The NAACP’s national board, which includes three Memphians, has instructed its chapters to advocate for legislation for a “reasoned pause” on the expansion of the charter sector nationwide until those concerns could be addressed. The vote puts Memphis in an unique position as home to both one of the nation’s largest NAACP chapters and a burgeoning charter school sector. The call also coincided with initiatives by Shelby County Schools to strengthen oversight of district-authorized charter schools and to tweak its process for revoking charters after receiving a strong reprimand from Tennessee’s State Board of Education about closing several schools this year.

Sweet-Love, who lives near Memphis in Brownsville, also serves on the NAACP’s national board and has been appointed to a task force examining charter schools. She reiterated the organization’s concerns about racial disparity in student discipline and the impact of limited funds on traditional schools.

Tennessee NAACP press conference from Chalkbeat Tennessee on Vimeo.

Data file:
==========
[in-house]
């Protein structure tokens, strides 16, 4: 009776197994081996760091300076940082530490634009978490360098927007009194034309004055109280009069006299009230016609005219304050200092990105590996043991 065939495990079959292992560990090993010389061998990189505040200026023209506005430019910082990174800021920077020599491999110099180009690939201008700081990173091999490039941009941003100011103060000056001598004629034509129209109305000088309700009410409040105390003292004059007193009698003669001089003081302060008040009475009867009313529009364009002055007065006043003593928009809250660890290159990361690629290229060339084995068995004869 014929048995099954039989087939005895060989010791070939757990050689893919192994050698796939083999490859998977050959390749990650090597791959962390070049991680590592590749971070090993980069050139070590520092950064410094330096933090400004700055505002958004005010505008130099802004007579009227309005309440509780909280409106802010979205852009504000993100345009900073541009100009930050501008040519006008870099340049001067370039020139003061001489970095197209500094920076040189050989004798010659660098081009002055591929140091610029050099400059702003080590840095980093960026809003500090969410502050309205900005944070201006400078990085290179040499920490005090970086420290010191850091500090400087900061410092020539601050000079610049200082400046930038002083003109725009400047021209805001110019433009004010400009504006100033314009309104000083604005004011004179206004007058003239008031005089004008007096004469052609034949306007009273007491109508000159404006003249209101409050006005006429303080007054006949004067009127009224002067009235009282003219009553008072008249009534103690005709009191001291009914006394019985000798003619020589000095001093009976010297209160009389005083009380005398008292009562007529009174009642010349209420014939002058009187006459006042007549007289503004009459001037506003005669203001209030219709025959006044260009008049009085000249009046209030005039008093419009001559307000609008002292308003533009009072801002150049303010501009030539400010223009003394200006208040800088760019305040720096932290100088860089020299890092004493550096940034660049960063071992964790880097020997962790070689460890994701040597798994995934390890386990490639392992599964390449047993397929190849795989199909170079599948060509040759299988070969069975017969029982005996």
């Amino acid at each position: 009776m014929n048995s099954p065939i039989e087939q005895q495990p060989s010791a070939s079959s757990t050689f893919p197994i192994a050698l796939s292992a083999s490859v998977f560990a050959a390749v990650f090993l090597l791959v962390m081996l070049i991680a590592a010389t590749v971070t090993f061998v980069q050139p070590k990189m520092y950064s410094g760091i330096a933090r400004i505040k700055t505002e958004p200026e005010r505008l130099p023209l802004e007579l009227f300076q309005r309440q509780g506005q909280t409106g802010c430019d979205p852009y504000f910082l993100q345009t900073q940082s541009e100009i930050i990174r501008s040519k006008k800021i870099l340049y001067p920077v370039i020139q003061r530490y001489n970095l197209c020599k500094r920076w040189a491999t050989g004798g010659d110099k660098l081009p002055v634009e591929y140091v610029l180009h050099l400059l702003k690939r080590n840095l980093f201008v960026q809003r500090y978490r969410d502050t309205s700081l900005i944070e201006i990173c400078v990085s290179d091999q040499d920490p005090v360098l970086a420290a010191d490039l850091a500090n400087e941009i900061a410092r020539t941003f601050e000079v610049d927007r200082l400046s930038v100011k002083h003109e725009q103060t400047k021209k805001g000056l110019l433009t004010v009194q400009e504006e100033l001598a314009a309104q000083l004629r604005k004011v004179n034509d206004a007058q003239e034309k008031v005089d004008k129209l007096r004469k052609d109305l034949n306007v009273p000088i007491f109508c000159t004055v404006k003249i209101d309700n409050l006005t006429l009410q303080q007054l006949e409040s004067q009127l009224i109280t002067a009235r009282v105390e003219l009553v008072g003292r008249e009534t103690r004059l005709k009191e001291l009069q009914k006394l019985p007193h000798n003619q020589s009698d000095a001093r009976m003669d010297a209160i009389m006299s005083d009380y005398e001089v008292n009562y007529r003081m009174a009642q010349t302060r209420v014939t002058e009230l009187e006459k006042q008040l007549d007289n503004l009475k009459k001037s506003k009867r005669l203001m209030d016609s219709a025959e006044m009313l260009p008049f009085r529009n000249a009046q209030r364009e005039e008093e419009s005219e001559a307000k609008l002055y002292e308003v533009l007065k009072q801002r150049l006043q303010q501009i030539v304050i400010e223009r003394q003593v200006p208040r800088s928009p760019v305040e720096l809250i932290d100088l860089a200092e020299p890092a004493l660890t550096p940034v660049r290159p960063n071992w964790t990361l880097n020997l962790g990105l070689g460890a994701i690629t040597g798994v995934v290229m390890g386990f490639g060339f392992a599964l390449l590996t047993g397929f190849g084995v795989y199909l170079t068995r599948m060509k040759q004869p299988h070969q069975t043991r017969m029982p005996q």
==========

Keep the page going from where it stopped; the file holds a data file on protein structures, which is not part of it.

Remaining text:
Tuesday’s press conference was attended by about 35 representatives from student, parent and charter school advocacy groups such as the Tennessee Charter School Center, Stand for Children and Memphis Lift, as well as the ASD. All were invited to stay afterward for a discussion that was closed to news organizations.

To some in attendance, the messaging shift was out of step with the spirit of the national call to stop charter school expansion. To others, the shift was not enough.

State Rep. G.A. Hardaway said he mostly supports the national NAACP’s position because he believes charter schools have strayed from their original purpose.

“My original perception of charter schools was here’s a chance to look at and develop best practices,” said Hardaway, founder of one of Tennessee’s first charter schools, Memphis Academy of Health Sciences. “We got away from quality when we took the cap off. … It was an open door for a lot of players not capable of delivering quality education.”

Local education leaders contacted later by Chalkbeat weighed in on the discussion.

Stephanie Love, a school board member for Shelby County Schools, said problems cited by the national NAACP board exist in Tennessee. She gets calls from involved parents at charter schools who have not been informed of charter board meetings or grievance processes, she said.